Books. The individual school with the highest number of entries will receive a
bespoke writing workshop at their respective school.
Scheme details are online at
In June 2015, Wicked expanded its FOR GOOD programme - the philanthropic scheme
to give back to the causes at the heart of the production by announcing five new
charity partnerships: Anti-Bullying Alliance, Cybersmile, The Helen Bamber
Foundation, Rainbow Trust Children’s Charity, and Stonewall Education For All.
These partnerships complement FOR GOOD’s two flagship events – the Wicked Young
Writers’ Award and WICKED DAY in association with The Woodland Trust.
The FOR GOOD programme will see the classic musical fundraise by creating FOR
GOOD branded merchandise and introducing opt-in donations with profits going
directly to the charity partners.
Specific activity with each charity will also include; co-delivery of a Wicked
themed anti-bullying workshop run with the Anti-Bullying Alliance as part of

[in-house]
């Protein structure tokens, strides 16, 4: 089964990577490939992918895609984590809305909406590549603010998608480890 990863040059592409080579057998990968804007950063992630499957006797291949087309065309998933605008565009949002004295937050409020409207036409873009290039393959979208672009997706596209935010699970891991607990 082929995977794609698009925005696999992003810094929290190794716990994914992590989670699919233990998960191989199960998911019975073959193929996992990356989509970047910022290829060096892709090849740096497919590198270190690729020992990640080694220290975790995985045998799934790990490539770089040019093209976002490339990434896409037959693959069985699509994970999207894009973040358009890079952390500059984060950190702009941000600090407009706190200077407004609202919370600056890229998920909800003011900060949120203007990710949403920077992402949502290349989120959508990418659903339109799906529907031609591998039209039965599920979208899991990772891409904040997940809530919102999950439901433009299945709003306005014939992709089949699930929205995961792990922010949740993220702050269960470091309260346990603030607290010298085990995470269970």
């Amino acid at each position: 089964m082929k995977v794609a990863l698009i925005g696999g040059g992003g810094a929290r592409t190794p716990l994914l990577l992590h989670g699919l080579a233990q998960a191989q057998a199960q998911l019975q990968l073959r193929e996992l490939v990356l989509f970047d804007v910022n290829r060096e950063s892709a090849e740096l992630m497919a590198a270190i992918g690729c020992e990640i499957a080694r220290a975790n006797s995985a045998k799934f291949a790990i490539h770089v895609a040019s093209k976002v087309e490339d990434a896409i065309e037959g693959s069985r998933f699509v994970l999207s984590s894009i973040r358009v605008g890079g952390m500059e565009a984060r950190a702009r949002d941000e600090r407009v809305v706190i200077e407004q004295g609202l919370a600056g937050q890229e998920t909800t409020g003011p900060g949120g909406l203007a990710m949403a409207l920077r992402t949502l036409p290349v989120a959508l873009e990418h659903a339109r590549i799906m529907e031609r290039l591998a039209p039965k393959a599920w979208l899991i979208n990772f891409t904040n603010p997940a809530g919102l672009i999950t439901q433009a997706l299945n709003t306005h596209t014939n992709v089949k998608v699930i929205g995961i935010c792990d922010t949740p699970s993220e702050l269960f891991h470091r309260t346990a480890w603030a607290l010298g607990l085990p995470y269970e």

Kids Week, supporting and promoting the 10th anniversary of the Helen Bamber
Foundation on Human Right’s Day in December, co-creation of resources with
Stonewall to be distributed during Anti-Bullying Week, and supporting various
events and campaigns like the recent Stop Cyberbullying Day for Cybersmile and
Rainbow Trust Children’s Charity’s Big Hour Campaign in October. More
information about the charities work can be found at
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(Seen at the Evening performance on 11th February 2015). Some actors have
since left the cast.
There's a reason the monkey is able to re-visit this show after 9 years... it
remains a (pure) waterproof hit, as slick as its first night.
After all these years, it's very clear just what a well-constructed piece it
is. Memorable songs, satisfying story that makes its two and three-quarter hours
fly by like a magic broomstick.
Best of all, at the performance the monkey saw, a prediction it made back in
September 2011 came true. With regular Emma Hatton unavailable, Natalie Andreou